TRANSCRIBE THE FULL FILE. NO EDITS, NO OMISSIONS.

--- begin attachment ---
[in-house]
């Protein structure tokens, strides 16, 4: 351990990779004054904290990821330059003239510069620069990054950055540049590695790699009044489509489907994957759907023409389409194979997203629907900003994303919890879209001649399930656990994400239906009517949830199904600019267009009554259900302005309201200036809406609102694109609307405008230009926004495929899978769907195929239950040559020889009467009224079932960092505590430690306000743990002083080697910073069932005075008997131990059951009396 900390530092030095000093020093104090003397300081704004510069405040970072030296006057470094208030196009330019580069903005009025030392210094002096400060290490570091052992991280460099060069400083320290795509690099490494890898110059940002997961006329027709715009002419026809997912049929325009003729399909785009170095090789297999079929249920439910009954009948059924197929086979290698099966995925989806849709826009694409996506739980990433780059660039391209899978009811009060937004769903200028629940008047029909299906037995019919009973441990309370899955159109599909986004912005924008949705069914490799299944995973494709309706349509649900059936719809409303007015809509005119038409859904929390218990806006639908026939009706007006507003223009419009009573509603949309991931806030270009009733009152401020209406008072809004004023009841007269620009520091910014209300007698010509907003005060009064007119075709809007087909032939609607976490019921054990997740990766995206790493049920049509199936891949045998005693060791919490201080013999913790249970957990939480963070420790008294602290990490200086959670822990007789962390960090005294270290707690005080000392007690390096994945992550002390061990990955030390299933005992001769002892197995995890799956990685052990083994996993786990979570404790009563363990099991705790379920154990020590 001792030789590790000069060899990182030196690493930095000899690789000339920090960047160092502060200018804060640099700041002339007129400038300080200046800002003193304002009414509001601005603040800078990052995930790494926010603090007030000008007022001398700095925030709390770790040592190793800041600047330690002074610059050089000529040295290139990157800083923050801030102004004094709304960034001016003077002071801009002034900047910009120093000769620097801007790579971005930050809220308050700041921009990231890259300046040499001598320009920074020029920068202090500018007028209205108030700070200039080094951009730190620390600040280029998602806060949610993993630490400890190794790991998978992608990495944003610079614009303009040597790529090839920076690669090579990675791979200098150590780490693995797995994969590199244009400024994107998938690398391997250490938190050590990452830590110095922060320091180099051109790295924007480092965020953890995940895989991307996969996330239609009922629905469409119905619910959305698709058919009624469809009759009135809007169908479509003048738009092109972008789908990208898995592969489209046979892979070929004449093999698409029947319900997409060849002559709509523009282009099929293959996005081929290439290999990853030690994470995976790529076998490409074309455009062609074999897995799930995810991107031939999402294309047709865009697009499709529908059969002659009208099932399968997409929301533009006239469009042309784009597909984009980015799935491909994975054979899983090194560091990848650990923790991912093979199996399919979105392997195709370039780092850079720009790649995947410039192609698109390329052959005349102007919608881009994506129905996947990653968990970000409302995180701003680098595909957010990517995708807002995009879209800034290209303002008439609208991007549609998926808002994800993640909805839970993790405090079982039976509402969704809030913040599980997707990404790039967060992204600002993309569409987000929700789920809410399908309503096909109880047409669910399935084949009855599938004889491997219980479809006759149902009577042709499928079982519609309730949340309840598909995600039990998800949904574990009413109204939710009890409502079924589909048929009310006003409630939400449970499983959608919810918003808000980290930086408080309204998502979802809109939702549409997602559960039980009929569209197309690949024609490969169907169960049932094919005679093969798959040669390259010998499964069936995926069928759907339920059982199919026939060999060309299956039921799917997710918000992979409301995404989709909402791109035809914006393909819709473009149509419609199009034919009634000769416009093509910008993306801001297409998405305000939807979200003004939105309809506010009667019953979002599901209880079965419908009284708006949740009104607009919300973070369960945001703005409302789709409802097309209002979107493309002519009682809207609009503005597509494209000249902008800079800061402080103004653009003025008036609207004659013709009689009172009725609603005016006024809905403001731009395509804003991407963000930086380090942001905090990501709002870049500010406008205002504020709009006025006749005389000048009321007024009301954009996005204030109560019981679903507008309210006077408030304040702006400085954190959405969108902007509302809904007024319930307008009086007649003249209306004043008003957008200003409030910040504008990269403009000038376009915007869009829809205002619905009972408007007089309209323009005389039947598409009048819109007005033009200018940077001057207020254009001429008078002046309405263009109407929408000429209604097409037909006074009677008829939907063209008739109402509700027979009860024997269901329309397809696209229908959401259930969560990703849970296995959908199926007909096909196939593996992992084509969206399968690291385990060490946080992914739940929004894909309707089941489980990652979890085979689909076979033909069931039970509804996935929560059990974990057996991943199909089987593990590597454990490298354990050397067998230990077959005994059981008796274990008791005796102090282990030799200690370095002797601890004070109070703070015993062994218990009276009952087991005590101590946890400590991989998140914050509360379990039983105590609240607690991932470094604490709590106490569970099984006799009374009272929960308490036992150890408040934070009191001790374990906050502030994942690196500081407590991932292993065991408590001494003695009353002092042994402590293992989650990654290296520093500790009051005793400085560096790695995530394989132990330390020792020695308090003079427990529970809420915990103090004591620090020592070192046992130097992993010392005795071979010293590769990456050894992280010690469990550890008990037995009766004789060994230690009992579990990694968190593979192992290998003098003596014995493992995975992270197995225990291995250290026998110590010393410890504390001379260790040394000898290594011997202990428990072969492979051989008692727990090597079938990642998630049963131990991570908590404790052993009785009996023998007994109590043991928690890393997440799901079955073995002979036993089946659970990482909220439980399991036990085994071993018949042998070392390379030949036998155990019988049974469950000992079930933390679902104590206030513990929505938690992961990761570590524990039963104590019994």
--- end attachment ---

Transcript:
[in-house]
């Protein structure tokens, strides 16, 4: 351990990779004054904290990821330059003239510069620069990054950055540049590695790699009044489509489907994957759907023409389409194979997203629907900003994303919890879209001649399930656990994400239906009517949830199904600019267009009554259900302005309201200036809406609102694109609307405008230009926004495929899978769907195929239950040559020889009467009224079932960092505590430690306000743990002083080697910073069932005075008997131990059951009396 900390530092030095000093020093104090003397300081704004510069405040970072030296006057470094208030196009330019580069903005009025030392210094002096400060290490570091052992991280460099060069400083320290795509690099490494890898110059940002997961006329027709715009002419026809997912049929325009003729399909785009170095090789297999079929249920439910009954009948059924197929086979290698099966995925989806849709826009694409996506739980990433780059660039391209899978009811009060937004769903200028629940008047029909299906037995019919009973441990309370899955159109599909986004912005924008949705069914490799299944995973494709309706349509649900059936719809409303007015809509005119038409859904929390218990806006639908026939009706007006507003223009419009009573509603949309991931806030270009009733009152401020209406008072809004004023009841007269620009520091910014209300007698010509907003005060009064007119075709809007087909032939609607976490019921054990997740990766995206790493049920049509199936891949045998005693060791919490201080013999913790249970957990939480963070420790008294602290990490200086959670822990007789962390960090005294270290707690005080000392007690390096994945992550002390061990990955030390299933005992001769002892197995995890799956990685052990083994996993786990979570404790009563363990099991705790379920154990020590 001792030789590790000069060899990182030196690493930095000899690789000339920090960047160092502060200018804060640099700041002339007129400038300080200046800002003193304002009414509001601005603040800078990052995930790494926010603090007030000008007022001398700095925030709390770790040592190793800041600047330690002074610059050089000529040295290139990157800083923050801030102004004094709304960034001016003077002071801009002034900047910009120093000769620097801007790579971005930050809220308050700041921009990231890259300046040499001598320009920074020029920068202090500018007028209205108030700070200039080094951009730190620390600040280029998602806060949610993993630490400890190794790991998978992608990495944003610079614009303009040597790529090839920076690669090579990675791979200098150590780490693995797995994969590199244009400024994107998938690398391997250490938190050590990452830590110095922060320091180099051109790295924007480092965020953890995940895989991307996969996330239609009922629905469409119905619910959305698709058919009624469809009759009135809007169908479509003048738009092109972008789908990208898995592969489209046979892979070929004449093999698409029947319900997409060849002559709509523009282009099929293959996005081929290439290999990853030690994470995976790529076998490409074309455009062609074999897995799930995810991107031939999402294309047709865009697009499709529908059969002659009208099932399968997409929301533009006239469009042309784009597909984009980015799935491909994975054979899983090194560091990848650990923790991912093979199996399919979105392997195709370039780092850079720009790649995947410039192609698109390329052959005349102007919608881009994506129905996947990653968990970000409302995180701003680098595909957010990517995708807002995009879209800034290209303002008439609208991007549609998926808002994800993640909805839970993790405090079982039976509402969704809030913040599980997707990404790039967060992204600002993309569409987000929700789920809410399908309503096909109880047409669910399935084949009855599938004889491997219980479809006759149902009577042709499928079982519609309730949340309840598909995600039990998800949904574990009413109204939710009890409502079924589909048929009310006003409630939400449970499983959608919810918003808000980290930086408080309204998502979802809109939702549409997602559960039980009929569209197309690949024609490969169907169960049932094919005679093969798959040669390259010998499964069936995926069928759907339920059982199919026939060999060309299956039921799917997710918000992979409301995404989709909402791109035809914006393909819709473009149509419609199009034919009634000769416009093509910008993306801001297409998405305000939807979200003004939105309809506010009667019953979002599901209880079965419908009284708006949740009104607009919300973070369960945001703005409302789709409802097309209002979107493309002519009682809207609009503005597509494209000249902008800079800061402080103004653009003025008036609207004659013709009689009172009725609603005016006024809905403001731009395509804003991407963000930086380090942001905090990501709002870049500010406008205002504020709009006025006749005389000048009321007024009301954009996005204030109560019981679903507008309210006077408030304040702006400085954190959405969108902007509302809904007024319930307008009086007649003249209306004043008003957008200003409030910040504008990269403009000038376009915007869009829809205002619905009972408007007089309209323009005389039947598409009048819109007005033009200018940077001057207020254009001429008078002046309405263009109407929408000429209604097409037909006074009677008829939907063209008739109402509700027979009860024997269901329309397809696209229908959401259930969560990703849970296995959908199926007909096909196939593996992992084509969206399968690291385990060490946080992914739940929004894909309707089941489980990652979890085979689909076979033909069931039970509804996935929560059990974990057996991943199909089987593990590597454990490298354990050397067998230990077959005994059981008796274990008791005796102090282990030799200690370095002797601890004070109070703070015993062994218990009276009952087991005590101590946890400590991989998140914050509360379990039983105590609240607690991932470094604490709590106490569970099984006799009374009272929960308490036992150890408040934070009191001790374990906050502030994942690196500081407590991932292993065991408590001494003695009353002092042994402590293992989650990654290296520093500790009051005793400085560096790695995530394989132990330390020792020695308090003079427990529970809420915990103090004591620090020592070192046992130097992993010392005795071979010293590769990456050894992280010690469990550890008990037995009766004789060994230690009992579990990694968190593979192992290998003098003596014995493992995975992270197995225990291995250290026998110590010393410890504390001379260790040394000898290594011997202990428990072969492979051989008692727990090597079938990642998630049963131990991570908590404790052993009785009996023998007994109590043991928690890393997440799901079955073995002979036993089946659970990482909220439980399991036990085994071993018949042998070392390379030949036998155990019988049974469950000992079930933390679902104590206030513990929505938690992961990761570590524990039963104590019994």